School closer to normal, but some issues remain

Staff Report

After nearly more than a year and half, life on school campuses is beginning to seem a little more normal for students, according to the head of the Iberville Parish School District.

The executive order Gov. John Bel Edwards signed last week to end the mask mandate for most school activities has brought some semblance of school life prior to the start of the pandemic in spring 2020, according to Iberville Parish School Superintendent Dr. Arthur Joffrion.

Iberville Parish School Superintendent Dr. Arthur Joffrion

“Our classrooms and schools feel more like a normal school environment than they have in the past, back before the coronavirus,” he said. “The compatibility is back in place, there’s more monitoring of classroom instruction, along with more focus on teaching and learning.”

The removal of the mask mandate has not changed all the protocols, however.

Safety precautions and protocols remain intact, including frequent handwashing and hand sanitizers in all schools.

As part of the compliance protocol issued by the federal Centers for Disease Control and Prevention, schools still require social distancing to an extent.

While much of the COVID-19 protocol has become almost second nature to older students, the return to the traditional school setting has been tougher for students from kindergarten to third grade.

“We’re dealing with more trauma. For example, our kids in second grade have never had a normal year of school,” Joffrion said. “The kindergarten year got cut off because the first year was quarantines, so we’re dealing with trauma.”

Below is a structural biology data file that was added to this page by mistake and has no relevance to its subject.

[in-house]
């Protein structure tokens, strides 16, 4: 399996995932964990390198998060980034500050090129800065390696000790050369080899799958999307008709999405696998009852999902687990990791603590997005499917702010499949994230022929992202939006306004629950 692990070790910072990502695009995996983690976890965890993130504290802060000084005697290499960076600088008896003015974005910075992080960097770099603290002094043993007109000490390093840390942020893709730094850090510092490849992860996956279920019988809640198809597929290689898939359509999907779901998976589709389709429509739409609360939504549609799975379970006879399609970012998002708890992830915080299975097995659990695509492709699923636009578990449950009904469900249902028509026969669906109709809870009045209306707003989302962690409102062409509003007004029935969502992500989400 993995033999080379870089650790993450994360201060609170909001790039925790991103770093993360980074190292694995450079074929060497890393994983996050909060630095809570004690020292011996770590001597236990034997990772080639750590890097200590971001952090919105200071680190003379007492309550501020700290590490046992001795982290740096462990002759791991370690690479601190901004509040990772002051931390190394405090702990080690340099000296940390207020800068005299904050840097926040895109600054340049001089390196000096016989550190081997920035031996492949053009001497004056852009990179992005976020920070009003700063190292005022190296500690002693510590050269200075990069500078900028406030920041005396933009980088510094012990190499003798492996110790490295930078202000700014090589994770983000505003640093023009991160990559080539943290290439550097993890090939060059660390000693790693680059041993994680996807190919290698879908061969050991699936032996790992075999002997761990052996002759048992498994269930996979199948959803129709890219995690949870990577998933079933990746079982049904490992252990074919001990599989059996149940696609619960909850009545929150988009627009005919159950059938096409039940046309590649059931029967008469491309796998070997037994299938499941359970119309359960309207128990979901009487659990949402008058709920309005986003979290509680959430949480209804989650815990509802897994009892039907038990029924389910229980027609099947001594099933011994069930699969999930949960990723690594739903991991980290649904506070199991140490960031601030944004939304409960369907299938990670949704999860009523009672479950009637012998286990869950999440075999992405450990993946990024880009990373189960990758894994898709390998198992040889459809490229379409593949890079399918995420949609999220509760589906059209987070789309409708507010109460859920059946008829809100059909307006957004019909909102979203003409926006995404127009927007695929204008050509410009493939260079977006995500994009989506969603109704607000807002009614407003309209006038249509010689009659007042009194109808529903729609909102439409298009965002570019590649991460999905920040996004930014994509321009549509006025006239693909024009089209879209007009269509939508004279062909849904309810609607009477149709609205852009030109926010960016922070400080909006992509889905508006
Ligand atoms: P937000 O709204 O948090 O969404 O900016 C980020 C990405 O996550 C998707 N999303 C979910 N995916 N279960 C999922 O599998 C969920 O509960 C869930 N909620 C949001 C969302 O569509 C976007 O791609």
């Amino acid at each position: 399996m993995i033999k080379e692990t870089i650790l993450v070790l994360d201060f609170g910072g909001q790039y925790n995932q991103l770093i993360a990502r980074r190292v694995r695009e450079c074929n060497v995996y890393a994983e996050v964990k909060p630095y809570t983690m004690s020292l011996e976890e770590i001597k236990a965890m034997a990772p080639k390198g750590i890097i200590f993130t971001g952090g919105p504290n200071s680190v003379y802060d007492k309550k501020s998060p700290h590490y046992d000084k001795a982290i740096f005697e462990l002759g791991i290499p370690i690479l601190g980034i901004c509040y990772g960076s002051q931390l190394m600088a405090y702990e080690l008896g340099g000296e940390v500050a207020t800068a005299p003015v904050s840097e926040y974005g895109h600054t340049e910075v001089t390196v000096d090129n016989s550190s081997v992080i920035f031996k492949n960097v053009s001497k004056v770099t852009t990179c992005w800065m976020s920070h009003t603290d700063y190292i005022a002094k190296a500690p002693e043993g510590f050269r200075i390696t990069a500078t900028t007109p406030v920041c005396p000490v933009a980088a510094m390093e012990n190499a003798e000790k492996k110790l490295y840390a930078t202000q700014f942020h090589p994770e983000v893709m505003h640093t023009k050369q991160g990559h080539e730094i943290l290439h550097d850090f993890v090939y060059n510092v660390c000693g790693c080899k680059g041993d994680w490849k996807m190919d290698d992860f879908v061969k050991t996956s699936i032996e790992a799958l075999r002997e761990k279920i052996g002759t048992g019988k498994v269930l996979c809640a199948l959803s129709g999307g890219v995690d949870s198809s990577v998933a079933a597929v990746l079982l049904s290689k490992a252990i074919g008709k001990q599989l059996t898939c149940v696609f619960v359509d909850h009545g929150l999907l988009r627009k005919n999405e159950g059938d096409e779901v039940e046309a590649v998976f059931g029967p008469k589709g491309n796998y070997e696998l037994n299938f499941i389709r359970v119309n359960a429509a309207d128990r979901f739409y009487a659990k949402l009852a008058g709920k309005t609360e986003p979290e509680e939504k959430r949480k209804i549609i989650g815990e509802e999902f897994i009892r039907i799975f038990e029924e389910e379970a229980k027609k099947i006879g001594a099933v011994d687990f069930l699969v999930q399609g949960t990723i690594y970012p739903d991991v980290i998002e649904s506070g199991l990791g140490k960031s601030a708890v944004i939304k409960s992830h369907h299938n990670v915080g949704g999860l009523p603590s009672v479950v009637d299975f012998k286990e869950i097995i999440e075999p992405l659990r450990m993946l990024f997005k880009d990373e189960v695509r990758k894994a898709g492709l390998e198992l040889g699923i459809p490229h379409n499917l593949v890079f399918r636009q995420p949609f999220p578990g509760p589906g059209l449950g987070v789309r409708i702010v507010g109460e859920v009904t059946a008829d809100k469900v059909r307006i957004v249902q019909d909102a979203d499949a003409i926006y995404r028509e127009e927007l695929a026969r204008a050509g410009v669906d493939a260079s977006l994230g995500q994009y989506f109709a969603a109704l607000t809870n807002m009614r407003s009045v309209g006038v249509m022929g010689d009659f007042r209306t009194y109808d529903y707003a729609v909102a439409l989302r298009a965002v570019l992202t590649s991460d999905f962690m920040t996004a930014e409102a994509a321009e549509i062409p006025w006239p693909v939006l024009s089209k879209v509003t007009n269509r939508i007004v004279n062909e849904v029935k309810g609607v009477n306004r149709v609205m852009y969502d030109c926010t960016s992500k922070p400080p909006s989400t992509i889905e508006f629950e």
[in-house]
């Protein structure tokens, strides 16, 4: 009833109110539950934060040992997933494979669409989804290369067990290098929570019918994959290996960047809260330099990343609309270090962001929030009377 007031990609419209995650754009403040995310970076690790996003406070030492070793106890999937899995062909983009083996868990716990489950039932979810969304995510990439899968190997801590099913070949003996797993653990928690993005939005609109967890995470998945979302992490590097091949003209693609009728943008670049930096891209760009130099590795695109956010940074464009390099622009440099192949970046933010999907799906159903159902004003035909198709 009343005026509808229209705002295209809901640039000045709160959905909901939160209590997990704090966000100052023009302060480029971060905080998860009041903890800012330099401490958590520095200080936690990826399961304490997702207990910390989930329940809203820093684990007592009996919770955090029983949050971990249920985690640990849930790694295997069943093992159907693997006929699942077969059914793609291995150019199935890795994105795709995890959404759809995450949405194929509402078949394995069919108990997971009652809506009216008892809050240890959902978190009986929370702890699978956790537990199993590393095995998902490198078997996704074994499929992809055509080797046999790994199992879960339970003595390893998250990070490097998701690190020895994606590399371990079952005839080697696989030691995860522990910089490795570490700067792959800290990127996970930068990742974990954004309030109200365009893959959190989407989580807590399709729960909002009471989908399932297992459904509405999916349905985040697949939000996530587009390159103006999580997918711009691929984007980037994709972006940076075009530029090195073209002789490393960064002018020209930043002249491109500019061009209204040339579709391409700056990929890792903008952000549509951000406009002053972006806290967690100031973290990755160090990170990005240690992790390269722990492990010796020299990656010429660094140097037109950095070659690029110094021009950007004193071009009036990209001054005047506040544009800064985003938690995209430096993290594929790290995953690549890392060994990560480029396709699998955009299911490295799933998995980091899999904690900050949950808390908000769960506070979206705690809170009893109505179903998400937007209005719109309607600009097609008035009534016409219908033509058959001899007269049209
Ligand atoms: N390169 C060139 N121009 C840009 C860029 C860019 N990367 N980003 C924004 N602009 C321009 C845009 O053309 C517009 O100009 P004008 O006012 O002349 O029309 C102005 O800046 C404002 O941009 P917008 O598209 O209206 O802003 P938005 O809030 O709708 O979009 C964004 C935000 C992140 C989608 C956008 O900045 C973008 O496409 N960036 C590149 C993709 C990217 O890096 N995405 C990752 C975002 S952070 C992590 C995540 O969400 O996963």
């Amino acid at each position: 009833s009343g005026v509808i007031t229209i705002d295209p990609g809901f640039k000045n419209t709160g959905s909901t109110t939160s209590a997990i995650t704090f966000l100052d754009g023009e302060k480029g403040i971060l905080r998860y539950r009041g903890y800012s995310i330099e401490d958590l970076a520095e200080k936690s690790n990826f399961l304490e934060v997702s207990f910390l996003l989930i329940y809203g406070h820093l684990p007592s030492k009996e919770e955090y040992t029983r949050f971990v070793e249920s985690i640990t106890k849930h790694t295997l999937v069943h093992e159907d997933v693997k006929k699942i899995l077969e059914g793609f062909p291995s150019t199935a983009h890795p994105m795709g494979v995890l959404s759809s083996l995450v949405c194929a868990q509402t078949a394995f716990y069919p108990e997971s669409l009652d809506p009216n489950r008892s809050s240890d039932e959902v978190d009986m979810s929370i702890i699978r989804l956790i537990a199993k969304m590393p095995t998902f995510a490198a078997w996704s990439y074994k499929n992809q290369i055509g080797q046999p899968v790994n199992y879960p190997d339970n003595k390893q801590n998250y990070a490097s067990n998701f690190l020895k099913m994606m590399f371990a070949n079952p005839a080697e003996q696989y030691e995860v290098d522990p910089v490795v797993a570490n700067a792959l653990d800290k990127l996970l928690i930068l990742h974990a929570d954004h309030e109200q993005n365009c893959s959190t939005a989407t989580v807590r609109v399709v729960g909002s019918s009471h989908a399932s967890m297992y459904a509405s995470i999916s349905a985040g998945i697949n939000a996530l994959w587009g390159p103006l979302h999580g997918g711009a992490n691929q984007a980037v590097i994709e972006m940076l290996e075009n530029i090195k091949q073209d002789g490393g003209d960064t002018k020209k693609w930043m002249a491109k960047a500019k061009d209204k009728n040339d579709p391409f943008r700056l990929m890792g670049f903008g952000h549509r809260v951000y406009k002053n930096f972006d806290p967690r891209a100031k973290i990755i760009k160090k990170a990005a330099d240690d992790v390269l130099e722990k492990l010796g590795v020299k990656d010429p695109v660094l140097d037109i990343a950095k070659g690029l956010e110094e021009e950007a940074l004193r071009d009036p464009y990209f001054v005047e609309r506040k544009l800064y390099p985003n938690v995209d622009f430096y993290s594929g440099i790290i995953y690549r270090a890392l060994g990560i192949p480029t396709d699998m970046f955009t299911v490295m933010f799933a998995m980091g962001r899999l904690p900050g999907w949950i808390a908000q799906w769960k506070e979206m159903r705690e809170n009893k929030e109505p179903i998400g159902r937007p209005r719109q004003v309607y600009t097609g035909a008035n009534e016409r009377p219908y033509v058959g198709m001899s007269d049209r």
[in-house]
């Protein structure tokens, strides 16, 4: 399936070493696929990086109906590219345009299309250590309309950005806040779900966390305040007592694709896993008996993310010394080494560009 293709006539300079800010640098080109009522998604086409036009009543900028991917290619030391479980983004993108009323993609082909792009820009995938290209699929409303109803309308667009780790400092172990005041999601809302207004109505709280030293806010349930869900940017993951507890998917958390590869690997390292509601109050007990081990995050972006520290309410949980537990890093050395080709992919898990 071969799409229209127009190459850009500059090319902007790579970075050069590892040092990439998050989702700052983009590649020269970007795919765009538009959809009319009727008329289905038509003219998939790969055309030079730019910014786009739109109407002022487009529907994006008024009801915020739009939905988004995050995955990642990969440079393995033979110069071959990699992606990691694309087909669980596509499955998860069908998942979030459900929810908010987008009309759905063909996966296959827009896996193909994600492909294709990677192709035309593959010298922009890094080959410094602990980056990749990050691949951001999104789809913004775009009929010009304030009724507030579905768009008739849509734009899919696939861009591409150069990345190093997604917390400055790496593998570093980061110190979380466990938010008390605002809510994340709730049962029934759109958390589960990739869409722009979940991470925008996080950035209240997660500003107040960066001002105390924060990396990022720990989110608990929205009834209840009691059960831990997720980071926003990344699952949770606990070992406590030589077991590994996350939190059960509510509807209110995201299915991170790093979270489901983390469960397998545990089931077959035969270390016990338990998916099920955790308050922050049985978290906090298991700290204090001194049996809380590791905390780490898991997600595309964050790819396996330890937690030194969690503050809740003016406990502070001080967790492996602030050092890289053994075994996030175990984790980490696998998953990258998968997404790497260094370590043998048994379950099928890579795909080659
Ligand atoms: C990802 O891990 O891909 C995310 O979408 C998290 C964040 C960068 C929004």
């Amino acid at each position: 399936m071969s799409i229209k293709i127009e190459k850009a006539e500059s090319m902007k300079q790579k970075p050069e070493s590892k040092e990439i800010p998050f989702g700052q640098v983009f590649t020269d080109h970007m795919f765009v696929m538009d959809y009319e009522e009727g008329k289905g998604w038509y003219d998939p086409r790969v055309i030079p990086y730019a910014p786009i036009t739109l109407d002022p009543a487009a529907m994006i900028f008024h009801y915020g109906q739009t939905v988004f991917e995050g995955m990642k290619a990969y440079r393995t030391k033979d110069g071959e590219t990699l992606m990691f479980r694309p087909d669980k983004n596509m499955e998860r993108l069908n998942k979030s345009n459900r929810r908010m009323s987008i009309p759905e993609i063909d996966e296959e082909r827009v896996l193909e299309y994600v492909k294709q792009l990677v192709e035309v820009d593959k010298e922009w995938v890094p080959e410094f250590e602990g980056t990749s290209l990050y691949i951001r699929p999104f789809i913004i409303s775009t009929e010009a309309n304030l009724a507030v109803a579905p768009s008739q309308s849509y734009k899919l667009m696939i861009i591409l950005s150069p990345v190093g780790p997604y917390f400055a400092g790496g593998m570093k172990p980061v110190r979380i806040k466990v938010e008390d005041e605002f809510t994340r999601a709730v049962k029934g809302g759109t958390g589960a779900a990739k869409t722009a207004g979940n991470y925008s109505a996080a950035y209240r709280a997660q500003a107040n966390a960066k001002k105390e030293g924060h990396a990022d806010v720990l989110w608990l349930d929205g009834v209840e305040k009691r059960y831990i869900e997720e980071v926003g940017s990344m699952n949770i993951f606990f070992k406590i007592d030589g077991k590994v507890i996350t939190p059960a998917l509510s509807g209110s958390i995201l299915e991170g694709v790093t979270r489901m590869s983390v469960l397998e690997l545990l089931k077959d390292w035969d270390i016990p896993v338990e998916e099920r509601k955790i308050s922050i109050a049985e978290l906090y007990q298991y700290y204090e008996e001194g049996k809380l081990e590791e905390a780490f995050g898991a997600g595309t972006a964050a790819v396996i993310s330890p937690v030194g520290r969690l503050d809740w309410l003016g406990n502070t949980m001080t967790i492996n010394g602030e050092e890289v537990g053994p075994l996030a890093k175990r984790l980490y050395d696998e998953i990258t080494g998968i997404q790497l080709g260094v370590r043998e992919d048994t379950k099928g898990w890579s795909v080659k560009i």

Much of that comes from the time they spent at home, away from communal settings.

“But look at your seniors … they haven’t had a normal year since they were freshmen and sophomores, and even this year we didn’t have a traditional homecoming dance, although we had some of the traditional activities,” Joffrion said.  “It’s tough on kids and parents,”

The return to the classroom last year has also exposed learning gaps.

“The isolation has led to an inability to communicate normally” Joffrion said. ‘To be back in the classroom, receiving instruction, kids in high school consider their primary mode of communication social media.

“There are definitely learning gaps from what they missed, and in addition to that they had to recognize what is really big issue, as well as the quarantines,” Joffrion said.

Broadband played a role in providing academic continuity for students during the first year of the pandemic.

While it provided continuity, it also showed the divide n broadband availability throughout the parish, particularly in the north end of the parish, Joffrion said.

“They’re making progress on expansion of broadband, but there’s definitely a divide – some communities have it, while some communities still have difficulties gaining access,” he said. “It’s something we have to face.

“But I still personally and professionally believe face to face interaction with teachers and peers in classroom still the best mode of education,” Joffrion said.